Water: Water Contaminant Information Tool
Ways to Use WCIT - Application of WCIT Data
In order to address public health concerns arising from intentional or accidental contamination of drinking water or wastewater, EPA has developed WCIT – a database that contains information on contaminants of concern. Drinking water supplies and systems have unique attributes that make them more susceptible to the introduction of certain types of contaminants. The chemicals, pathogens, and radionuclides selected for WCIT are those that have the potential to contaminate drinking water.
The following applications of WCIT are targeted toward utilities, laboratories, and State and Federal agencies:
- Understanding the Contamination Threat and Assessing Consequences
- Emergency Response
- Water Analysis
- System and Consequence Management
- Risk Communication
- Identification of Data Gaps
Understanding the Contamination Threat and Assessing Consequences
WCIT provides information to aid individuals managing contamination threats and incidents, including information useful in distinguishing between credible and non-credible threats. WCIT can be useful for water utilities, EPA On-Scene Coordinators, laboratories, State Primacy Agencies, and others in order to perform detailed assessments in preparation of a water contamination threat and to manage the consequences of an attack.
Assessments on the contaminants available in the WCIT database may also be applicable to contaminants not in the database but that have similar characteristics. Information about a contaminant begins with a review of the attributes such as availability (how easy is it to obtain the contaminant by purchasing, harvesting or synthesizing), toxicity or infectivity (at what level does the contaminant pose a public health threat if introduced into a water system), and stability (how long will the agent remain toxic or infective in water). Risk calculations are also provided to aid the user in determining the volume of water that could be contaminated with a given quantity of a substance or how much of a particular substance would be needed to contaminate a known volume of water at a specified public health standard.
WCIT provides relevant, contaminant-specific information that is not readily available in other databases. In preparation for an emergency response, information found in WCIT is specifically related to water contamination and includes general summaries about each contaminant, early warning indicators, and compilations of pathogen data.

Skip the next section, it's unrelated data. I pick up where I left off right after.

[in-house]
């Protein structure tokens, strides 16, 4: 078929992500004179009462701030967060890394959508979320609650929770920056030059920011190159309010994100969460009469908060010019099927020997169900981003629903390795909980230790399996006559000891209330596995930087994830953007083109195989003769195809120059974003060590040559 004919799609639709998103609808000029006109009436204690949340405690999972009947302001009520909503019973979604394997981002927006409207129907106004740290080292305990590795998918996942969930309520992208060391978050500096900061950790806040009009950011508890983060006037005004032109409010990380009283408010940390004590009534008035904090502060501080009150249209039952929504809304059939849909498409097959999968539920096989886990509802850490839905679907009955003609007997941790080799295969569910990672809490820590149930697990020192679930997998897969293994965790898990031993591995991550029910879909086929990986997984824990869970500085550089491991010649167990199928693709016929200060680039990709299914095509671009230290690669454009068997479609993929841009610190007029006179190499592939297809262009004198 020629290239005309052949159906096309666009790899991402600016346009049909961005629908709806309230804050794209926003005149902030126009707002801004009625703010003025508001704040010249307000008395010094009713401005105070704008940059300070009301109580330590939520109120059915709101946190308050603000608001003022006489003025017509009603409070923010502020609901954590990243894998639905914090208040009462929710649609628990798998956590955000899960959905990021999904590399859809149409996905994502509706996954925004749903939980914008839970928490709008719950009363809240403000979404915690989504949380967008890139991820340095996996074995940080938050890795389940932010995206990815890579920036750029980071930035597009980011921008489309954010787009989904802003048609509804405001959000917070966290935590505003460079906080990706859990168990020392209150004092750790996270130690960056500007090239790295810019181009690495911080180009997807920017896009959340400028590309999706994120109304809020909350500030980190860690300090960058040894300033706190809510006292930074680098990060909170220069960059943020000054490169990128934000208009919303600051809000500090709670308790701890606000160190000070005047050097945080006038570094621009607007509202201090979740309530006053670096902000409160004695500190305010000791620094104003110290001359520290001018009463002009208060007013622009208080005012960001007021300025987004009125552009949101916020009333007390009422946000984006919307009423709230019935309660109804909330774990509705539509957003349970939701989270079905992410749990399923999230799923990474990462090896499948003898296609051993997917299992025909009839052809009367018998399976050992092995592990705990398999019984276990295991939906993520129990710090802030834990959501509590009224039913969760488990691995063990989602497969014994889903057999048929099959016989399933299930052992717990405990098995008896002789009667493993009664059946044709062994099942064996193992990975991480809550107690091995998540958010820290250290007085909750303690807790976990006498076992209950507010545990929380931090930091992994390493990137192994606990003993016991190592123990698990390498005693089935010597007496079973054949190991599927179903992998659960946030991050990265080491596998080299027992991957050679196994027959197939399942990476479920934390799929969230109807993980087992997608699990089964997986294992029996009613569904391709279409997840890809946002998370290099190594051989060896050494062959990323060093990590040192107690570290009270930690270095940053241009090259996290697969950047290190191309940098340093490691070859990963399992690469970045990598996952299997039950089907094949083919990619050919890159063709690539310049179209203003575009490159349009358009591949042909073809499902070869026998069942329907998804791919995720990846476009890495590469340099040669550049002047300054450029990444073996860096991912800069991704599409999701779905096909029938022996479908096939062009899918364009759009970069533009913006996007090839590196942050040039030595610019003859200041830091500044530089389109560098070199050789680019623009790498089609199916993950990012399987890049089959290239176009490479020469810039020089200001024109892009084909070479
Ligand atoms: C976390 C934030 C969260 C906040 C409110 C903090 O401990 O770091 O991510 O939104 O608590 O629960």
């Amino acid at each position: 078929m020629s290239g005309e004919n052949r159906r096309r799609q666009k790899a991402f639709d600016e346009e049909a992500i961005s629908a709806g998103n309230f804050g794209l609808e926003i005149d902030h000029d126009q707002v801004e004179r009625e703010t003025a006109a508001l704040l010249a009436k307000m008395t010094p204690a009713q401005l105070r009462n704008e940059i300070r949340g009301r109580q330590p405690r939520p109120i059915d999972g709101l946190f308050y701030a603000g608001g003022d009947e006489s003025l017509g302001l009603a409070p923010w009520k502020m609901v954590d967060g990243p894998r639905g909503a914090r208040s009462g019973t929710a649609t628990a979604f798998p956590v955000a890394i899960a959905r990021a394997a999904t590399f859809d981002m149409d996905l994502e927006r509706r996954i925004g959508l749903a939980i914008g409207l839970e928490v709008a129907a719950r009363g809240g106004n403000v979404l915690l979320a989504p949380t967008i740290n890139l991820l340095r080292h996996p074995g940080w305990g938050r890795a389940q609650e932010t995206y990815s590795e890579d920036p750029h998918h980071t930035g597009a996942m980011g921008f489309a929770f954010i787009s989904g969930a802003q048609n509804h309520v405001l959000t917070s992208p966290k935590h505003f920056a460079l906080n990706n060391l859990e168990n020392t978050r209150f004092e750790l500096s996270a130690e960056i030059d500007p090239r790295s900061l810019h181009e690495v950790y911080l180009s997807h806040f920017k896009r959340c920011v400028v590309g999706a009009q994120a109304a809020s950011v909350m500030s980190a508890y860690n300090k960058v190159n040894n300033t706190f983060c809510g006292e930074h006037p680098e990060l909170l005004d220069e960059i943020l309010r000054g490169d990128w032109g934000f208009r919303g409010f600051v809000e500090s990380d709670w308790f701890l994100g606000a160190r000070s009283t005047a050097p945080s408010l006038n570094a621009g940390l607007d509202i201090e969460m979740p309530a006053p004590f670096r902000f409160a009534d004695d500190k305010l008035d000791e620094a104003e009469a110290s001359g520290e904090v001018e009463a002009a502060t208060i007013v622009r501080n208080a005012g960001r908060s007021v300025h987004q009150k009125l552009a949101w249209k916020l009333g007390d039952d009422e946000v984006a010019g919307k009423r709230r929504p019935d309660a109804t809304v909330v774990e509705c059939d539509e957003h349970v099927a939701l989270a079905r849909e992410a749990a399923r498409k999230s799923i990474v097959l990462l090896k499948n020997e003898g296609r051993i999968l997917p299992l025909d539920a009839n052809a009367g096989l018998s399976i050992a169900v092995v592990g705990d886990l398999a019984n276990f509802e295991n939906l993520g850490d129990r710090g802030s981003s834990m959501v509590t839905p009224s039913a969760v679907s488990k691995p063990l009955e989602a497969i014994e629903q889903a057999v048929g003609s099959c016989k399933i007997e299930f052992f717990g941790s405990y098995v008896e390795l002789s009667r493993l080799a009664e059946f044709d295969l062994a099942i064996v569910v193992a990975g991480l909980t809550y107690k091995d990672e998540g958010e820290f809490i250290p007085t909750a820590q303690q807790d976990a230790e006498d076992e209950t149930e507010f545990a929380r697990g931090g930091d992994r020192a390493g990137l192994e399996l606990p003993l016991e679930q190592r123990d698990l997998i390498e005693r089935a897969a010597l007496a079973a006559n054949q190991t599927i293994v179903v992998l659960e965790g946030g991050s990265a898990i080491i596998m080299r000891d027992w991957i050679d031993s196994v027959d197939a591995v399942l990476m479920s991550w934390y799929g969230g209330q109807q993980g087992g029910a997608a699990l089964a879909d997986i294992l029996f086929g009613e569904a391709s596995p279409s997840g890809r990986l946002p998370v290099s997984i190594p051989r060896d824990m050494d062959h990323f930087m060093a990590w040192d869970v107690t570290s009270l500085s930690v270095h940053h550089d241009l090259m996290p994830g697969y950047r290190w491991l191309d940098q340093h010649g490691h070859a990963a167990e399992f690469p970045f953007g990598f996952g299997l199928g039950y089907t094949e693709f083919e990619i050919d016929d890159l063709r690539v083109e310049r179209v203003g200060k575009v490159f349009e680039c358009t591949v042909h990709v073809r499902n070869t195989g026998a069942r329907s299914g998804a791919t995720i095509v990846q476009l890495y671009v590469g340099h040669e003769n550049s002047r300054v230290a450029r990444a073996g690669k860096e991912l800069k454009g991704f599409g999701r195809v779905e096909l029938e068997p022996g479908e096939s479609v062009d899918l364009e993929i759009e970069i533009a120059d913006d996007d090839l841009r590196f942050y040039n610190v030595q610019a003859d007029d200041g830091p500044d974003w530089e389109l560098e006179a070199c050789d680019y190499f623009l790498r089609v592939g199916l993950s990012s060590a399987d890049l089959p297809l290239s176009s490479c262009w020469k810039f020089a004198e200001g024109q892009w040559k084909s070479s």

Using the information in WCIT, organizations can focus their efforts on those activities and resources most appropriate to respond to incidents involving specific contaminants. In particular, WCIT will aid users in determining their emergency response preparation needs for equipment, field tests, and training. These preparations will assist the users in developing a general understanding of how to respond to contamination threats and also to assist with response to a broad range of contaminants.
Water utilities and water quality labs can evaluate their analytical capabilities for the contaminants available in WCIT. The list of analytical methods provided in WCIT for each contaminant can be used to identify whether a laboratory has or could have the ability to analyze a contaminant in house or whether it is necessary to get assistance from another laboratory. The information on analytical methods and field tests can also be used to develop routine monitoring programs. WCIT provides early warning indicator data for specific water quality parameters on each contaminant. Field tests such as toxicity assays are included to aid utilities in monitoring for contamination threats.
System and Consequence Management
Water system recovery can require specific approaches, depending on the contaminant. WCIT contains decontamination data to assist utilities in planning and implementing decontamination procedures. Fate and transport and drinking water treatment data provide information on treatment options, behavior of contaminants in chlorinated water, and natural degradation in water. As part of the contaminant summary, WCIT provides information that can be used by water utilities with site and incident-specific information to assess whether or not to issue drinking water advisories. These advisories may include “do not drink” and “stop use” orders and limitations on the use of water for firefighting and irrigation.
Water utilities and other users can prepare in advance risk communication strategies for the contaminants available in WCIT in case of intentional contamination. Risk communication may include press releases, interviews, or flyers to be handed out door-to-door, providing water users with information on the nature and extent of contamination, the meaning of different drinking water advisories, and actions that the utility will be taking to restore water to its customers. Risk communication may help lessen the psychological impact of an attack by enabling the utility to provide accurate and timely information to the public on the risks associated with the contaminant.
Identification of Data Gaps
Data for properties relevant to fate and transport in water and drinking water treatment effectiveness are often not available for non-traditional drinking water contaminants. Data on the impact of contaminants on water quality parameters, effective on-line monitoring technologies and field tests that can be used for contaminant monitoring are also unavailable for many contaminants. EPA, the drinking water and wastewater sector, and others can use WCIT to identify these data gaps to inform researchers who support water security efforts. WCIT users can also be informed of the data gaps in order to consider how they will respond to contamination events before these data gaps are addressed.